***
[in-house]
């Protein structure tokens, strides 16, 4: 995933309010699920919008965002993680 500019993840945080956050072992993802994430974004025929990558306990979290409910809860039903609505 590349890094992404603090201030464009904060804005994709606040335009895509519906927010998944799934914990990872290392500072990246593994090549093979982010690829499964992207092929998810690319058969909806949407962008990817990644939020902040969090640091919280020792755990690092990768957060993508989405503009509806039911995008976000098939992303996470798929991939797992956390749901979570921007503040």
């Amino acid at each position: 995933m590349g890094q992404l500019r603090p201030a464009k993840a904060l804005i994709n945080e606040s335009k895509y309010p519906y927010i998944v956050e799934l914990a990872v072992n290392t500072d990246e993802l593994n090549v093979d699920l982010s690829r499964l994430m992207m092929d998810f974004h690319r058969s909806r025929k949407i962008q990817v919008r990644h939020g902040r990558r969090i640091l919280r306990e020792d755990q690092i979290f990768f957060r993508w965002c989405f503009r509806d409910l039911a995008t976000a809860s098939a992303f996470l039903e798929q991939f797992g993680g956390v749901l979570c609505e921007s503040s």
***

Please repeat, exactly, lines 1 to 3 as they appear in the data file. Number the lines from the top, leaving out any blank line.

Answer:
[in-house]
């Protein structure tokens, strides 16, 4: 995933309010699920919008965002993680 500019993840945080956050072992993802994430974004025929990558306990979290409910809860039903609505 590349890094992404603090201030464009904060804005994709606040335009895509519906927010998944799934914990990872290392500072990246593994090549093979982010690829499964992207092929998810690319058969909806949407962008990817990644939020902040969090640091919280020792755990690092990768957060993508989405503009509806039911995008976000098939992303996470798929991939797992956390749901979570921007503040």
């Amino acid at each position: 995933m590349g890094q992404l500019r603090p201030a464009k993840a904060l804005i994709n945080e606040s335009k895509y309010p519906y927010i998944v956050e799934l914990a990872v072992n290392t500072d990246e993802l593994n090549v093979d699920l982010s690829r499964l994430m992207m092929d998810f974004h690319r058969s909806r025929k949407i962008q990817v919008r990644h939020g902040r990558r969090i640091l919280r306990e020792d755990q690092i979290f990768f957060r993508w965002c989405f503009r509806d409910l039911a995008t976000a809860s098939a992303f996470l039903e798929q991939f797992g993680g956390v749901l979570c609505e921007s503040s």